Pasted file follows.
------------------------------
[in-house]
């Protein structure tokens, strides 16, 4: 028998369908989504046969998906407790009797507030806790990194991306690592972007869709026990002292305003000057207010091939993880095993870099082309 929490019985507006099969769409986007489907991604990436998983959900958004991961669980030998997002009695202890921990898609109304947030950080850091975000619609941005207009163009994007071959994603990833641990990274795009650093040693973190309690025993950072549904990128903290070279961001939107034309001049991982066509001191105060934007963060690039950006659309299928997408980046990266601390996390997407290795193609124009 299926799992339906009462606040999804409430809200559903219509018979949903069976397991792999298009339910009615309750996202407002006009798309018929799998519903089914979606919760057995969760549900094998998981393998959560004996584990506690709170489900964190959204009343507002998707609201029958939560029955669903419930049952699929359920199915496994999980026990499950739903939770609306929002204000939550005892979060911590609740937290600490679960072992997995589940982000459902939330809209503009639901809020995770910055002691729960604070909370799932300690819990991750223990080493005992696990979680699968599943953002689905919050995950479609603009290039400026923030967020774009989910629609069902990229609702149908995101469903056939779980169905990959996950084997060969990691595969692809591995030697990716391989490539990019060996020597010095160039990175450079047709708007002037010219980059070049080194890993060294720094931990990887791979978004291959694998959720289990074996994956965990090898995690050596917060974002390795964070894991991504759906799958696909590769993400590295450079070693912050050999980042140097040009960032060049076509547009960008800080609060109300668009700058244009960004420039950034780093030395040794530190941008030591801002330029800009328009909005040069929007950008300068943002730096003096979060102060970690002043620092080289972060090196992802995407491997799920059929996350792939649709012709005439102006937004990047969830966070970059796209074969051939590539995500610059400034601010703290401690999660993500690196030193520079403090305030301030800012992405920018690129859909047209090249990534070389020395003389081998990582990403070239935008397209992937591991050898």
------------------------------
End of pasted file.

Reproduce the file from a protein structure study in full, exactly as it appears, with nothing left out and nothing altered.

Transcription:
[in-house]
């Protein structure tokens, strides 16, 4: 028998369908989504046969998906407790009797507030806790990194991306690592972007869709026990002292305003000057207010091939993880095993870099082309 929490019985507006099969769409986007489907991604990436998983959900958004991961669980030998997002009695202890921990898609109304947030950080850091975000619609941005207009163009994007071959994603990833641990990274795009650093040693973190309690025993950072549904990128903290070279961001939107034309001049991982066509001191105060934007963060690039950006659309299928997408980046990266601390996390997407290795193609124009 299926799992339906009462606040999804409430809200559903219509018979949903069976397991792999298009339910009615309750996202407002006009798309018929799998519903089914979606919760057995969760549900094998998981393998959560004996584990506690709170489900964190959204009343507002998707609201029958939560029955669903419930049952699929359920199915496994999980026990499950739903939770609306929002204000939550005892979060911590609740937290600490679960072992997995589940982000459902939330809209503009639901809020995770910055002691729960604070909370799932300690819990991750223990080493005992696990979680699968599943953002689905919050995950479609603009290039400026923030967020774009989910629609069902990229609702149908995101469903056939779980169905990959996950084997060969990691595969692809591995030697990716391989490539990019060996020597010095160039990175450079047709708007002037010219980059070049080194890993060294720094931990990887791979978004291959694998959720289990074996994956965990090898995690050596917060974002390795964070894991991504759906799958696909590769993400590295450079070693912050050999980042140097040009960032060049076509547009960008800080609060109300668009700058244009960004420039950034780093030395040794530190941008030591801002330029800009328009909005040069929007950008300068943002730096003096979060102060970690002043620092080289972060090196992802995407491997799920059929996350792939649709012709005439102006937004990047969830966070970059796209074969051939590539995500610059400034601010703290401690999660993500690196030193520079403090305030301030800012992405920018690129859909047209090249990534070389020395003389081998990582990403070239935008397209992937591991050898």